In a recent piece for The Atlantic, lawyer Miriam Kurtzig Freedman shares some ideas for dramatically changing IDEA, the Individuals with Disabilities Education Act.
An attorney might propose ways to reform the law—due for reauthorization for several years now—that are beneficial to that profession. But that's anything but the gist of these suggestions.
If anything, Freedman says the law too easily promotes conflict that involves lawyers and parents challenging school districts. The mere specter of a lawsuit heavily shapes how students with disabilities are served, she writes, whether or not it's in the best interest of a particular child.
"The fear of litigation is pervasive, with schools forced to use the education equivalent of 'defensive medicine,' in which they focus more on rigid compliance than on outcomes. This is despite the fact that there are actually few appeal hearings and most parents seem satisfied with their children's services. During the 2010-2011 school year, for example, Massachusetts provided special education to 166,000 students. Parents rejected only 8,348 of the IEPs proposed for their children—544 hearings were requested, and just 35 appeals decisions were written. Often, schools decide that settling cases (even when they believe they are right) is a safer way to proceed."
Freedman proposes ending "the adversarial approach of 'private enforcement' by parents and use other dispute resolution models, such as via mediators and ombudsmen or federal and state enforcement mechanisms that encourage trust-building and collaboration between schools and parents."
Her ideas for reforming the complex law also include something the federal Education Department seems to be taking baby steps toward: focusing on outcomes instead of compliance, the latter of which has become the hallmark of the law. Reviews of how states are working with students with disabilities are being overhauled right now, for example.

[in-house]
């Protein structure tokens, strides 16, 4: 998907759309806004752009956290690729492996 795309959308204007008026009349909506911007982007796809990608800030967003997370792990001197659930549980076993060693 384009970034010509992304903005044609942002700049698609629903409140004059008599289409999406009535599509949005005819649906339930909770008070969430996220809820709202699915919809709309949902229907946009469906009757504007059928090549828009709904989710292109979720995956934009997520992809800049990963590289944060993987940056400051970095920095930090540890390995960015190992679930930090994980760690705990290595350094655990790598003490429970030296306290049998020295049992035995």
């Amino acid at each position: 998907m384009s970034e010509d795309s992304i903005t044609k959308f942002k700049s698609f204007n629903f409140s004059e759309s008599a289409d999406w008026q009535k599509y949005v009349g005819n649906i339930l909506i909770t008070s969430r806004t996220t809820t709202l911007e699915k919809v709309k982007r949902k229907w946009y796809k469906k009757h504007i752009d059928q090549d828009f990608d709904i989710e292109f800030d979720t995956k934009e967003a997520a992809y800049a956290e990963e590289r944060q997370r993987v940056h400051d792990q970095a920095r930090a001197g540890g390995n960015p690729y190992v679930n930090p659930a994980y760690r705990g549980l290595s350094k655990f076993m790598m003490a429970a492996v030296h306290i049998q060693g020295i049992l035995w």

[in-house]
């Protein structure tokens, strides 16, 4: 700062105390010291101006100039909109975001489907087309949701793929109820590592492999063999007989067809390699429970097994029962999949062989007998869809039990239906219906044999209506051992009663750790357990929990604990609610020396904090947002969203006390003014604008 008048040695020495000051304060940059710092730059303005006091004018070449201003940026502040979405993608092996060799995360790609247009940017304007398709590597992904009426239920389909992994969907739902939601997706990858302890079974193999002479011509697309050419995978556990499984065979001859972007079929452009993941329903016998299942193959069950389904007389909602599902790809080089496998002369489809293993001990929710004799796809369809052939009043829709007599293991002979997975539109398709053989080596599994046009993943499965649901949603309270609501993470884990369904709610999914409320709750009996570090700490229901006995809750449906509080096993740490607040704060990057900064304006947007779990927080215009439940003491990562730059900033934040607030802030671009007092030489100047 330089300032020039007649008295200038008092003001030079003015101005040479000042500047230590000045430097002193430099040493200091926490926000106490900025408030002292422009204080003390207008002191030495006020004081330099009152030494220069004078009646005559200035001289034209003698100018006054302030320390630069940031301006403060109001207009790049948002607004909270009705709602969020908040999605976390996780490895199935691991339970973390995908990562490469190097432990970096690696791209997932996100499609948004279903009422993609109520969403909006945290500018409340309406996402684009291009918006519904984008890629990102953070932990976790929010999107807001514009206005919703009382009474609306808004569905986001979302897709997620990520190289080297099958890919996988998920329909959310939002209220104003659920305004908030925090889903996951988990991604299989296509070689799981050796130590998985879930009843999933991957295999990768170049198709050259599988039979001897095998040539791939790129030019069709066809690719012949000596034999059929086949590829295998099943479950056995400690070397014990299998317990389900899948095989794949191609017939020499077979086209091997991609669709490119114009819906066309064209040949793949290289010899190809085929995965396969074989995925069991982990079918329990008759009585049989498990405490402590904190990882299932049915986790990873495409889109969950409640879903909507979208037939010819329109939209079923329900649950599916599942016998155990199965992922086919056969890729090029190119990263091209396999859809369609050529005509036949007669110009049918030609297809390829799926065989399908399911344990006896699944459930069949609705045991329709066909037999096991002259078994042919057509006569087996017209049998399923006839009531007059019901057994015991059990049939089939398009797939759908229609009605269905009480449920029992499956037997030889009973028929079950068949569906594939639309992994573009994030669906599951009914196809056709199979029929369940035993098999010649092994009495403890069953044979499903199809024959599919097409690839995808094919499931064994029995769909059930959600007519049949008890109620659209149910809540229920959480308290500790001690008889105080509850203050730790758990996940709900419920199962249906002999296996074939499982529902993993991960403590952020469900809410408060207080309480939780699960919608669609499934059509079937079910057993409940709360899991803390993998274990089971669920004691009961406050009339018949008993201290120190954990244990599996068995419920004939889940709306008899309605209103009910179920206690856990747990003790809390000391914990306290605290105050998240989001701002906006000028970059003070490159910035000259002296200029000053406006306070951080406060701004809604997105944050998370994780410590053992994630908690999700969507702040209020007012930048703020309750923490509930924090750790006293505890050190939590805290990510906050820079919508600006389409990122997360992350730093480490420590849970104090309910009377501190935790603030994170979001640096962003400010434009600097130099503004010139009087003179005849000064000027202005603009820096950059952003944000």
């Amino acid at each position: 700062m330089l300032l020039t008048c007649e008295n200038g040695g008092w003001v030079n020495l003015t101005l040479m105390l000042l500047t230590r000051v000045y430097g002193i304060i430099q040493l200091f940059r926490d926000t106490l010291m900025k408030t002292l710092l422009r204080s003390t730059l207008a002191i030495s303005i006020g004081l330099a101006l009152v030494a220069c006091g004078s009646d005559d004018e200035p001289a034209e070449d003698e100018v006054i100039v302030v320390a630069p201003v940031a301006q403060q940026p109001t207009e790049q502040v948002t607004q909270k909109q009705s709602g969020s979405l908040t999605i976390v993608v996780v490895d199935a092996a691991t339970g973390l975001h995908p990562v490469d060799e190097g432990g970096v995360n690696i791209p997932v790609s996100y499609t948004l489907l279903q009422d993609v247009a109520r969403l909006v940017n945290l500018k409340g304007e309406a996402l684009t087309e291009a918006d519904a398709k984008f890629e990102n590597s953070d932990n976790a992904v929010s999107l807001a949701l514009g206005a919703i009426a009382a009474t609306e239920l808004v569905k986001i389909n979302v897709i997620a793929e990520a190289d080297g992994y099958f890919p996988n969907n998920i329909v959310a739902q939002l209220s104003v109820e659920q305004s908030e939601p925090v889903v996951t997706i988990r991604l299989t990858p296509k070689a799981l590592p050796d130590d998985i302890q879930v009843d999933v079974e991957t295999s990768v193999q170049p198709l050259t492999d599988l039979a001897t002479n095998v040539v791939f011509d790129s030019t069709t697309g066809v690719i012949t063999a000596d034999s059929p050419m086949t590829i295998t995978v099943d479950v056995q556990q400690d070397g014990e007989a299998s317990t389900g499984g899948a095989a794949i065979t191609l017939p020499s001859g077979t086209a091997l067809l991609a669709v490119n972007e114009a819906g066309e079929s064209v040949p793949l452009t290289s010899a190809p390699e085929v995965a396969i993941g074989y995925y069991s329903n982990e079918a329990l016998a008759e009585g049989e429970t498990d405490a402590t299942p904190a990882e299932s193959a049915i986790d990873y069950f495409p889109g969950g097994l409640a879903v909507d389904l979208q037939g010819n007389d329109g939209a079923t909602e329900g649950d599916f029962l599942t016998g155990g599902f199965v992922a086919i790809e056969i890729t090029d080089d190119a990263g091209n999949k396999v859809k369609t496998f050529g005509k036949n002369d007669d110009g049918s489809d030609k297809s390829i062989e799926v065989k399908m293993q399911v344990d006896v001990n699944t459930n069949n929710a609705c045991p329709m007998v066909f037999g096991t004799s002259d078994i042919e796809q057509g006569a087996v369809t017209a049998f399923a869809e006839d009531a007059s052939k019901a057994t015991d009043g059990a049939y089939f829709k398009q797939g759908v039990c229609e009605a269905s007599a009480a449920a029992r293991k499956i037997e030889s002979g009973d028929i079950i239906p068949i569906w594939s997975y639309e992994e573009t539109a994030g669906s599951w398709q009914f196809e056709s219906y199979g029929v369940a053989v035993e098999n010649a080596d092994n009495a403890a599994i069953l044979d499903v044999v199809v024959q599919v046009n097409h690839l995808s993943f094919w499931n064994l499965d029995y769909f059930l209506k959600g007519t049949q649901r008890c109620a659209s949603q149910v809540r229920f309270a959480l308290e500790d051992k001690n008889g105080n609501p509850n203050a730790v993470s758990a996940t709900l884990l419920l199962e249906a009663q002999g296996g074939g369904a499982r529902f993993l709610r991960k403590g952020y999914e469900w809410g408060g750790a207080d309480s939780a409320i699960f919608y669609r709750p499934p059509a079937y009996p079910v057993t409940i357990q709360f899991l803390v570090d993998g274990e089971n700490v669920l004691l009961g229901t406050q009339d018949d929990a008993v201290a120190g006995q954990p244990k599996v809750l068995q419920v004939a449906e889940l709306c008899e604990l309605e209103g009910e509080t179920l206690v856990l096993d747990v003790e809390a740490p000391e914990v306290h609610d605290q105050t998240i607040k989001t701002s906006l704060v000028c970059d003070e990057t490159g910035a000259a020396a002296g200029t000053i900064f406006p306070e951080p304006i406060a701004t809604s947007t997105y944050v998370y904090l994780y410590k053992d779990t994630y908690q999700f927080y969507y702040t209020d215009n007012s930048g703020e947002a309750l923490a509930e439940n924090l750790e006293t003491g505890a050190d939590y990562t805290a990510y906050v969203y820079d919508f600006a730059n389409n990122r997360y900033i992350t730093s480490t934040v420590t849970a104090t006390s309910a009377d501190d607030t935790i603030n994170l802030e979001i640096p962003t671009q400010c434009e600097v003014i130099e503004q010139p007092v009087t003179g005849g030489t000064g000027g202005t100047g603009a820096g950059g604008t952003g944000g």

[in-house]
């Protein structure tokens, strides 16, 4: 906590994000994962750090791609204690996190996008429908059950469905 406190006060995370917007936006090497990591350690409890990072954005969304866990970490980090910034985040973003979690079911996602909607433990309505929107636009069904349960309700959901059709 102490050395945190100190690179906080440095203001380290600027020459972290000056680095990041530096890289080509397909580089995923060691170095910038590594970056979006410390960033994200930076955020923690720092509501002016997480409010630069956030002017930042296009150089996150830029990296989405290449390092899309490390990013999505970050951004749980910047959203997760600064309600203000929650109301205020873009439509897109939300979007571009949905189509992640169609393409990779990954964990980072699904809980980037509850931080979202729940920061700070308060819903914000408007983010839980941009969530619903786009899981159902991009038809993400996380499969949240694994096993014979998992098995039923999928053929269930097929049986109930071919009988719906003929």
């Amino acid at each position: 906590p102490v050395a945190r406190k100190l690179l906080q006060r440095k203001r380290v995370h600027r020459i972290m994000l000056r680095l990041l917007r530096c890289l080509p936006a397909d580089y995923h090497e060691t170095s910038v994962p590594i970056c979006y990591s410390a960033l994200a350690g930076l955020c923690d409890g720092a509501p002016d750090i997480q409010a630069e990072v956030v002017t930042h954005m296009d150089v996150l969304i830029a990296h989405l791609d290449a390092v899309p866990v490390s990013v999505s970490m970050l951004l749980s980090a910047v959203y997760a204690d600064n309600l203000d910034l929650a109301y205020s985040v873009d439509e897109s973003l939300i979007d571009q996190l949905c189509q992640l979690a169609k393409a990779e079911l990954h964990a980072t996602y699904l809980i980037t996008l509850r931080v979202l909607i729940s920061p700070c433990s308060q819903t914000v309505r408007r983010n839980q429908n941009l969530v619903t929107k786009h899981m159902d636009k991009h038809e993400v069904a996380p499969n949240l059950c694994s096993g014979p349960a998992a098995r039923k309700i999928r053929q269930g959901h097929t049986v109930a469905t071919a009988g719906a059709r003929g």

But the law needs to take these ideas further, she writes. In addition, improving regular education for all students could drop the number of kids identified as needing special education. "When developing inclusive programs, schools should base them on effective teaching practices that improve educational outcomes for both students with disabilities and regular education students. As part of this mission, align IDEA and [the No Child Left Behind law] to end confusion."
Finally, she says diagnosis of many students who are ultimately recipients of special education services is often too late and inexact. "The far better solution is to provide timely and appropriate education services for all students in our schools, based on their current performance, without the need for a diagnosis or label."
Freedman isn't the only one thinking about reauthorization of IDEA. In a blog post for the federal Office of Disability Employment Policy, the Autism Society said it is soliciting input on how IDEA should change when it is renewed.